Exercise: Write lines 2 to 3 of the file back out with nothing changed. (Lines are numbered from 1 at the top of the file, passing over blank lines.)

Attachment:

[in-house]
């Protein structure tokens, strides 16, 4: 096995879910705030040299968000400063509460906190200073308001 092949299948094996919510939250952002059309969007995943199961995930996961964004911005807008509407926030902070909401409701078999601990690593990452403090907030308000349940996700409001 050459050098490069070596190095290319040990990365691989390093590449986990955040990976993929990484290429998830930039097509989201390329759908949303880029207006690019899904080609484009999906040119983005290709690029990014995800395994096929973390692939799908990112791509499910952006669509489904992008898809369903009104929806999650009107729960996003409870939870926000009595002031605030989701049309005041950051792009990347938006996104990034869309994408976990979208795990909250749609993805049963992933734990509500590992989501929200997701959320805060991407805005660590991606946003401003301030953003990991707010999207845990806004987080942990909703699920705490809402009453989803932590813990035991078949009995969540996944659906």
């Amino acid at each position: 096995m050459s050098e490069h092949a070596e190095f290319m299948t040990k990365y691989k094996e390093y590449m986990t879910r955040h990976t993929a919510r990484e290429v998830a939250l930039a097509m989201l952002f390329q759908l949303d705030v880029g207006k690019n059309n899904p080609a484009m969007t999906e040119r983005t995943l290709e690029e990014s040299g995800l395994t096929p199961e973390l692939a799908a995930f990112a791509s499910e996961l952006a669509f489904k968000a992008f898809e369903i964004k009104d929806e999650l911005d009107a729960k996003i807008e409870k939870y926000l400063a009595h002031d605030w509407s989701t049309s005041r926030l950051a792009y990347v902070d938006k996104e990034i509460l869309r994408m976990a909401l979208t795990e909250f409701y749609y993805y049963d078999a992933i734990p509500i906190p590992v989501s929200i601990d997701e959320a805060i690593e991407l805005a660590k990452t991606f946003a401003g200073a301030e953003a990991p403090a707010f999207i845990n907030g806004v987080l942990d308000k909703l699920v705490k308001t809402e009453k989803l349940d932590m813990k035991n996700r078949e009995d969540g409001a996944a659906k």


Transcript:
């Protein structure tokens, strides 16, 4: 096995879910705030040299968000400063509460906190200073308001 092949299948094996919510939250952002059309969007995943199961995930996961964004911005807008509407926030902070909401409701078999601990690593990452403090907030308000349940996700409001 050459050098490069070596190095290319040990990365691989390093590449986990955040990976993929990484290429998830930039097509989201390329759908949303880029207006690019899904080609484009999906040119983005290709690029990014995800395994096929973390692939799908990112791509499910952006669509489904992008898809369903009104929806999650009107729960996003409870939870926000009595002031605030989701049309005041950051792009990347938006996104990034869309994408976990979208795990909250749609993805049963992933734990509500590992989501929200997701959320805060991407805005660590991606946003401003301030953003990991707010999207845990806004987080942990909703699920705490809402009453989803932590813990035991078949009995969540996944659906």
């Amino acid at each position: 096995m050459s050098e490069h092949a070596e190095f290319m299948t040990k990365y691989k094996e390093y590449m986990t879910r955040h990976t993929a919510r990484e290429v998830a939250l930039a097509m989201l952002f390329q759908l949303d705030v880029g207006k690019n059309n899904p080609a484009m969007t999906e040119r983005t995943l290709e690029e990014s040299g995800l395994t096929p199961e973390l692939a799908a995930f990112a791509s499910e996961l952006a669509f489904k968000a992008f898809e369903i964004k009104d929806e999650l911005d009107a729960k996003i807008e409870k939870y926000l400063a009595h002031d605030w509407s989701t049309s005041r926030l950051a792009y990347v902070d938006k996104e990034i509460l869309r994408m976990a909401l979208t795990e909250f409701y749609y993805y049963d078999a992933i734990p509500i906190p590992v989501s929200i601990d997701e959320a805060i690593e991407l805005a660590k990452t991606f946003a401003g200073a301030e953003a990991p403090a707010f999207i845990n907030g806004v987080l942990d308000k909703l699920v705490k308001t809402e009453k989803l349940d932590m813990k035991n996700r078949e009995d969540g409001a996944a659906k």